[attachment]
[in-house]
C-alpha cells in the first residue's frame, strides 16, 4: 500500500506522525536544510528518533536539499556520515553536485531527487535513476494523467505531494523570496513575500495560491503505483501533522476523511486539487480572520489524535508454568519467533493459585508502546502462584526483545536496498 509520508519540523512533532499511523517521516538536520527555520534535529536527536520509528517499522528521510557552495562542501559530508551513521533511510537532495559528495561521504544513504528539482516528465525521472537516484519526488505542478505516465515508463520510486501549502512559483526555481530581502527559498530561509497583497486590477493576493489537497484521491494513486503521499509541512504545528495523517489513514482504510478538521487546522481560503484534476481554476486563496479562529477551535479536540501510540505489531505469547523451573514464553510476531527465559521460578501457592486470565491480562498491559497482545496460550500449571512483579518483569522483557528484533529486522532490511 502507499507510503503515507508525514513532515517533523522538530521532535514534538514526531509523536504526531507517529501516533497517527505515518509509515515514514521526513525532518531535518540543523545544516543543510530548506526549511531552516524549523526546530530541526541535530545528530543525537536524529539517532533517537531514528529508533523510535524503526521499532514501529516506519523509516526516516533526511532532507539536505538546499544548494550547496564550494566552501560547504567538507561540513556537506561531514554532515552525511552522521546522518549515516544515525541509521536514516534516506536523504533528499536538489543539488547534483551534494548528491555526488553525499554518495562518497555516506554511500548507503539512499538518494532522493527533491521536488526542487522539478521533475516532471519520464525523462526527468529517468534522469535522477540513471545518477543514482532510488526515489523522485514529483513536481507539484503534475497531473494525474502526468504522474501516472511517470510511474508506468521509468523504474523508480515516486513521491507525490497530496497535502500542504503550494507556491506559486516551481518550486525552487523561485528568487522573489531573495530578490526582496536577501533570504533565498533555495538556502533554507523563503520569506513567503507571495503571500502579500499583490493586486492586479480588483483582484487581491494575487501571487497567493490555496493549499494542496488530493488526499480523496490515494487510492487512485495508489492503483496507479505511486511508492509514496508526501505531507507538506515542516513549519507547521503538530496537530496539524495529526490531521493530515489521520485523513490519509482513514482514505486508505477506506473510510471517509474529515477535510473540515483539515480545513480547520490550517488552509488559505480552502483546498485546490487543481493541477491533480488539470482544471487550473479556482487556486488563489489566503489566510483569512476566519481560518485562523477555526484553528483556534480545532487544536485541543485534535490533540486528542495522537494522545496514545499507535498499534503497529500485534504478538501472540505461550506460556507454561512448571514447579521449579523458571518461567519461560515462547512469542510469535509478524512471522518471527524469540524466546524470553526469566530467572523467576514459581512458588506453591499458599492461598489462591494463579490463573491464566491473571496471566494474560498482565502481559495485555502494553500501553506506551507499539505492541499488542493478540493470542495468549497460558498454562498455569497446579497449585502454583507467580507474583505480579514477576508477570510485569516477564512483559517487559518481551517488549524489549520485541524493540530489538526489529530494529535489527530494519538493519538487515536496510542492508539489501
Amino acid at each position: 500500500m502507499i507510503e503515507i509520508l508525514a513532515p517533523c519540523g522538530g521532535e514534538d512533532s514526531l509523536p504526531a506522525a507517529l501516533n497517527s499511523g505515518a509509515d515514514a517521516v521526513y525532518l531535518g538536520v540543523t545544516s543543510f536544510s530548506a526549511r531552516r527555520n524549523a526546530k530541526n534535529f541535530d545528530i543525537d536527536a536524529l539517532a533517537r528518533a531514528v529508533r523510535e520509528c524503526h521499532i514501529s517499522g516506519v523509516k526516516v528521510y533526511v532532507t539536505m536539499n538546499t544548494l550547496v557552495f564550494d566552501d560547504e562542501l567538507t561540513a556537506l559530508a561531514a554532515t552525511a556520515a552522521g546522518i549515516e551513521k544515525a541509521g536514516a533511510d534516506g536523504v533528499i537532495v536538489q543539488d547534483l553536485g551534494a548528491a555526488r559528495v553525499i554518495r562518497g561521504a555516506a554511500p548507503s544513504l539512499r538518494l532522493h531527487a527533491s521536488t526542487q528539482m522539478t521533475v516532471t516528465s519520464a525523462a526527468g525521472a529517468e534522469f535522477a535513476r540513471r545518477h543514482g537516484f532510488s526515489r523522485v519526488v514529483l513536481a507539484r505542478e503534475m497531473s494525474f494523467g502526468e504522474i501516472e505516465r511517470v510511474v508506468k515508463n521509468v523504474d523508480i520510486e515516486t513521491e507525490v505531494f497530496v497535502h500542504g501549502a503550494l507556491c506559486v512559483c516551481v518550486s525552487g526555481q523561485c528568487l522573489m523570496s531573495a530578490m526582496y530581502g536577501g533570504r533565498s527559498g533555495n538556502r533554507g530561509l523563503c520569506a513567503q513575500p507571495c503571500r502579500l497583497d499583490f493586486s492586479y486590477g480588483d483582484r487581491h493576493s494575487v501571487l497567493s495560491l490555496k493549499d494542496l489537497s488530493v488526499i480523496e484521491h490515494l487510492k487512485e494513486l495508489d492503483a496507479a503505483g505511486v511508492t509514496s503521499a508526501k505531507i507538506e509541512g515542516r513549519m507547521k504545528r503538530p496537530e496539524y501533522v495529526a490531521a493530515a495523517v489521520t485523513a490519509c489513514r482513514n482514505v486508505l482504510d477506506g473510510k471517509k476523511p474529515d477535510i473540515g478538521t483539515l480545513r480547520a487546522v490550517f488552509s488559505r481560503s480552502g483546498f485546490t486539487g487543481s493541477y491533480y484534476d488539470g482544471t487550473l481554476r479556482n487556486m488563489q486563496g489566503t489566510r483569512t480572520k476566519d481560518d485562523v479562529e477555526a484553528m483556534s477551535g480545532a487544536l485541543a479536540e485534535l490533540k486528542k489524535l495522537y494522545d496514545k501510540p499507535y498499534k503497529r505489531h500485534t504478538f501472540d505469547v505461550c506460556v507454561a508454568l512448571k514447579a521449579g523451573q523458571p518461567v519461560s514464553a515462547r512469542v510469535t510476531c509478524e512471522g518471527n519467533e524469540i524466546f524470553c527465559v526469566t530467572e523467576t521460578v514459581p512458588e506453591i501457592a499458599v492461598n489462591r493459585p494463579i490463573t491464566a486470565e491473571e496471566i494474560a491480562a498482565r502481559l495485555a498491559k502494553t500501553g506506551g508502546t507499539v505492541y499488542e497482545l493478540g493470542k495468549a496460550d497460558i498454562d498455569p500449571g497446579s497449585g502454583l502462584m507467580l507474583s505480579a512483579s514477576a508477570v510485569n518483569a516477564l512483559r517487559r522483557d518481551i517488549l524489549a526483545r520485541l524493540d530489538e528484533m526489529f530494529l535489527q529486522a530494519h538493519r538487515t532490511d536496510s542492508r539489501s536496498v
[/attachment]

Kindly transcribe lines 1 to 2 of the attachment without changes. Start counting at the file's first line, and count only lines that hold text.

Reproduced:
[in-house]
C-alpha cells in the first residue's frame, strides 16, 4: 500500500506522525536544510528518533536539499556520515553536485531527487535513476494523467505531494523570496513575500495560491503505483501533522476523511486539487480572520489524535508454568519467533493459585508502546502462584526483545536496498 509520508519540523512533532499511523517521516538536520527555520534535529536527536520509528517499522528521510557552495562542501559530508551513521533511510537532495559528495561521504544513504528539482516528465525521472537516484519526488505542478505516465515508463520510486501549502512559483526555481530581502527559498530561509497583497486590477493576493489537497484521491494513486503521499509541512504545528495523517489513514482504510478538521487546522481560503484534476481554476486563496479562529477551535479536540501510540505489531505469547523451573514464553510476531527465559521460578501457592486470565491480562498491559497482545496460550500449571512483579518483569522483557528484533529486522532490511 502507499507510503503515507508525514513532515517533523522538530521532535514534538514526531509523536504526531507517529501516533497517527505515518509509515515514514521526513525532518531535518540543523545544516543543510530548506526549511531552516524549523526546530530541526541535530545528530543525537536524529539517532533517537531514528529508533523510535524503526521499532514501529516506519523509516526516516533526511532532507539536505538546499544548494550547496564550494566552501560547504567538507561540513556537506561531514554532515552525511552522521546522518549515516544515525541509521536514516534516506536523504533528499536538489543539488547534483551534494548528491555526488553525499554518495562518497555516506554511500548507503539512499538518494532522493527533491521536488526542487522539478521533475516532471519520464525523462526527468529517468534522469535522477540513471545518477543514482532510488526515489523522485514529483513536481507539484503534475497531473494525474502526468504522474501516472511517470510511474508506468521509468523504474523508480515516486513521491507525490497530496497535502500542504503550494507556491506559486516551481518550486525552487523561485528568487522573489531573495530578490526582496536577501533570504533565498533555495538556502533554507523563503520569506513567503507571495503571500502579500499583490493586486492586479480588483483582484487581491494575487501571487497567493490555496493549499494542496488530493488526499480523496490515494487510492487512485495508489492503483496507479505511486511508492509514496508526501505531507507538506515542516513549519507547521503538530496537530496539524495529526490531521493530515489521520485523513490519509482513514482514505486508505477506506473510510471517509474529515477535510473540515483539515480545513480547520490550517488552509488559505480552502483546498485546490487543481493541477491533480488539470482544471487550473479556482487556486488563489489566503489566510483569512476566519481560518485562523477555526484553528483556534480545532487544536485541543485534535490533540486528542495522537494522545496514545499507535498499534503497529500485534504478538501472540505461550506460556507454561512448571514447579521449579523458571518461567519461560515462547512469542510469535509478524512471522518471527524469540524466546524470553526469566530467572523467576514459581512458588506453591499458599492461598489462591494463579490463573491464566491473571496471566494474560498482565502481559495485555502494553500501553506506551507499539505492541499488542493478540493470542495468549497460558498454562498455569497446579497449585502454583507467580507474583505480579514477576508477570510485569516477564512483559517487559518481551517488549524489549520485541524493540530489538526489529530494529535489527530494519538493519538487515536496510542492508539489501